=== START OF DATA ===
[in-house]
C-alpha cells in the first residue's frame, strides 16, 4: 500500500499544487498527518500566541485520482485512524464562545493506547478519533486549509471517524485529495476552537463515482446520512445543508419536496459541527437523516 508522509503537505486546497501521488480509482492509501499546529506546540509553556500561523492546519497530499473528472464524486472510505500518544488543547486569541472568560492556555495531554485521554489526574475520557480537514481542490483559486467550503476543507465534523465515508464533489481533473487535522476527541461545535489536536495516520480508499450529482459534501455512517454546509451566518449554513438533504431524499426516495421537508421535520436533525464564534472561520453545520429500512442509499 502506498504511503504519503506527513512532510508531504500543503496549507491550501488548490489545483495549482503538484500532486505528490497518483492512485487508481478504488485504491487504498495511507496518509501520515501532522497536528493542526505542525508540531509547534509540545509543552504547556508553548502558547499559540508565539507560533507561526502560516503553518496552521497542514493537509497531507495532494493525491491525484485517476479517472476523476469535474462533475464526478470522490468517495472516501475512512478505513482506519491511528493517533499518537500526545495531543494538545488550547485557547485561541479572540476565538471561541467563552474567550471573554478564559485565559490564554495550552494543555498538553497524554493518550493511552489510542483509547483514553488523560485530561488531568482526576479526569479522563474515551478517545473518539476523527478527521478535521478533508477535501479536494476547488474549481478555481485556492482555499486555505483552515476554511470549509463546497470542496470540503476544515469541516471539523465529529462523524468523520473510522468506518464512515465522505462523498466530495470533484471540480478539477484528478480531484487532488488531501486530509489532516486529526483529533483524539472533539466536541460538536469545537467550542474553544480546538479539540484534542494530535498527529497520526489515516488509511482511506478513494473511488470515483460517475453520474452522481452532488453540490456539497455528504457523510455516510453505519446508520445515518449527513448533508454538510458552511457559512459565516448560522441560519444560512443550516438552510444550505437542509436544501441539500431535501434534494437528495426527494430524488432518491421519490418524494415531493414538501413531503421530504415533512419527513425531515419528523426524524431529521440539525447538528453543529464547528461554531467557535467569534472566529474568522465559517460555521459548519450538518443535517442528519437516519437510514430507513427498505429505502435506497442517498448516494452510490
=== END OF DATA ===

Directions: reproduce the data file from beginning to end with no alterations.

[in-house]
C-alpha cells in the first residue's frame, strides 16, 4: 500500500499544487498527518500566541485520482485512524464562545493506547478519533486549509471517524485529495476552537463515482446520512445543508419536496459541527437523516 508522509503537505486546497501521488480509482492509501499546529506546540509553556500561523492546519497530499473528472464524486472510505500518544488543547486569541472568560492556555495531554485521554489526574475520557480537514481542490483559486467550503476543507465534523465515508464533489481533473487535522476527541461545535489536536495516520480508499450529482459534501455512517454546509451566518449554513438533504431524499426516495421537508421535520436533525464564534472561520453545520429500512442509499 502506498504511503504519503506527513512532510508531504500543503496549507491550501488548490489545483495549482503538484500532486505528490497518483492512485487508481478504488485504491487504498495511507496518509501520515501532522497536528493542526505542525508540531509547534509540545509543552504547556508553548502558547499559540508565539507560533507561526502560516503553518496552521497542514493537509497531507495532494493525491491525484485517476479517472476523476469535474462533475464526478470522490468517495472516501475512512478505513482506519491511528493517533499518537500526545495531543494538545488550547485557547485561541479572540476565538471561541467563552474567550471573554478564559485565559490564554495550552494543555498538553497524554493518550493511552489510542483509547483514553488523560485530561488531568482526576479526569479522563474515551478517545473518539476523527478527521478535521478533508477535501479536494476547488474549481478555481485556492482555499486555505483552515476554511470549509463546497470542496470540503476544515469541516471539523465529529462523524468523520473510522468506518464512515465522505462523498466530495470533484471540480478539477484528478480531484487532488488531501486530509489532516486529526483529533483524539472533539466536541460538536469545537467550542474553544480546538479539540484534542494530535498527529497520526489515516488509511482511506478513494473511488470515483460517475453520474452522481452532488453540490456539497455528504457523510455516510453505519446508520445515518449527513448533508454538510458552511457559512459565516448560522441560519444560512443550516438552510444550505437542509436544501441539500431535501434534494437528495426527494430524488432518491421519490418524494415531493414538501413531503421530504415533512419527513425531515419528523426524524431529521440539525447538528453543529464547528461554531467557535467569534472566529474568522465559517460555521459548519450538518443535517442528519437516519437510514430507513427498505429505502435506497442517498448516494452510490